In the absence of rules prohibiting continuing concentration of the broadcasting structure, the only alternative is through the hearing process where case law can be applied. The mere pendency of an inquiry will not serve to halt the present trend. In the interim, I believe we should institute hearings where concentration is increased.

 


 

DISSENTING OPINION OF COMMISSIONER NICHOLAS JOHNSON

 

Bonneville International Corp. receives approval today from this Commission to add to its stable of industrial and mass media properties an AM radio station, and an FM radio station, in the second largest market in the United States: Los Angeles -- a city in which it already has a $20 million interest in the prestigious and dominant Los Angeles Times.

This action is taken without a public discussion of the principal issues raised by this case: the conflicts with the public interest in granting ever-increasing mass media power -- with all its economic, political, and social implications -- to large industrial conglomerate corporations in the United States, in this case an industrial conglomerate that is inexorably intertwined with a religious sect, the Mormon Church. n1

 

n1 Much of the general discussion in the recent KSL license renewal reconsideration is also relevant here. See, KSL, F.C.C. 69-40 (1969).

 

[*461] Originally not deigning to issue even a skeleton order in the case, the majority has now prepared an opinion, and I have revised this dissenting statement accordingly. It has now provided a dry recitation of the corporation's undistinguished programming proposals, its skimpy local surveys, and its commercial content -- 18 minutes per hour, except for five categories of exceptions. But after reciting some of the church's other properties, its discussion of the ownership issues is only to be found buried in two short sentences in the last paragraph. The majority's analysis reads, in its entirety, as follows:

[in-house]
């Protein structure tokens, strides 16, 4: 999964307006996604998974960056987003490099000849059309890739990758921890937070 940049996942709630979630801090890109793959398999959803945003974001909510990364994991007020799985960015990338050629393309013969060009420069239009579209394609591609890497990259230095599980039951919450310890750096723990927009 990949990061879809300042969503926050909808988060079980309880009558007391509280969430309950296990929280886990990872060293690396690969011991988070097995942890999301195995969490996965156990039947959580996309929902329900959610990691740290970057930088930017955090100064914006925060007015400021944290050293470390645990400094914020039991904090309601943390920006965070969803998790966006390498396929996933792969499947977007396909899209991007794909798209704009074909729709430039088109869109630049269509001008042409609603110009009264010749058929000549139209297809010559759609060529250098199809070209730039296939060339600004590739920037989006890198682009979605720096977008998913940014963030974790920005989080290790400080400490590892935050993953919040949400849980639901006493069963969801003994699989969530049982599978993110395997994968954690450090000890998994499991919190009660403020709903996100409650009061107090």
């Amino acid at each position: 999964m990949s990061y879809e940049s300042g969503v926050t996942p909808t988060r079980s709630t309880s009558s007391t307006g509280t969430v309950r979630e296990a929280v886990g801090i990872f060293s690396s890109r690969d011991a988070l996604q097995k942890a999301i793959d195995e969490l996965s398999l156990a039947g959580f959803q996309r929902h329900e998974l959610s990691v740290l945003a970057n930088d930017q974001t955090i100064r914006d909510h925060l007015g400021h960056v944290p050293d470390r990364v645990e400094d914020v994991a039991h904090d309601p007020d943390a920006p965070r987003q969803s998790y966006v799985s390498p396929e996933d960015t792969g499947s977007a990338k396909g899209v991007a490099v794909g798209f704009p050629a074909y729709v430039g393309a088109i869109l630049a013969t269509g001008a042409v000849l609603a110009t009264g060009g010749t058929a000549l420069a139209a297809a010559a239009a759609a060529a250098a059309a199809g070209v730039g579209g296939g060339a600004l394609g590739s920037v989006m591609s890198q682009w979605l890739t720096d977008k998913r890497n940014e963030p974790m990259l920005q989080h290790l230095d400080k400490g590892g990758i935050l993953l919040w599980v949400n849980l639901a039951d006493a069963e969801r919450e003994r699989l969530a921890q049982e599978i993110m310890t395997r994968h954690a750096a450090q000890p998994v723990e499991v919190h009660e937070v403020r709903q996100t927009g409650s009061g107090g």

The stations being acquired by the assignee are located in the Los Angeles market and the acquisition thereof present [sic] no question of regional or national concentration of control. A grant of the applications is consistent with the Commission's multiple ownership rules and the policies established there-under over the past several years.

 

It might have been better had it stuck with issuing no opinion at all. Apparently the Commission's position on ownership is now so bankrupt that past errors must serve as the structural braces for actions in the public interest.

 

How ironic that this Commission has also, today, issued a notice of general inquiry into the question of conglomerate ownership of the mass media. Inquiry into the ownership of broadcast stations by persons or entities with other business interests, docket No. 18449, F.C.C. 69-117. In that action the Commission takes note of the fact that

 

There is today a heightened interest generally in the problems posed by conglomerate merger trends, and we believe it appropriate to focus on such problems as may be presented in the broadcast field by conglomerates * * *.

* * *

 

It [the Commission] will * * * look for possible hazards to the fair and free presentation of material by the stations owned by conglomerates * * *, reciprocity arrangements in advertising, lack of licensee responsibility due to inadequate supervision by top officials, siphoning of broadcast profits for other operations or acquisitions, increased leverage either in the broadcast or non-broadcast fields, and the possible impediments to technological developments.

 

The foregoing is simply a skeletal outline of the Commission's interest, with a few examples to point up its scope. It is, we stress, a broad-ranging inquiry to encompass the possible social, economic, and political consequences in the broadcast field of the conglomerate trend and of the licensing of broadcast stations to any other person or entity with other large-scale business interests.

 

Whatever all this language may mean, it is obvious that the Commission is taking public notice of the fact that "grave doubt [exists] as to whether such assignments are in the public interest."

 

The last time this Commission issued a general inquiry into ownership matters and the same day approved a case seemingly contrary to the standards newly proposed it was reversed by the U.S. Court of Appeals:

 

The Communications Act requires the Commission to designate an application for hearing if a substantial and material question of fact is presented or if the Commission is unable, for any reason, to find that the public interest, convenience, and necessity would be served by granting the application. The public welfare requires the Commission to provide the "widest possible dissemination of information from diverse and antagonistic sources" and to guard against undue concentration of control of communications power. The Act expressly prohibits assignment of a broadcast license "except upon application to the Commission and upon finding by the Commission that the public interest, convenience, and necessity will be served thereby."

* * *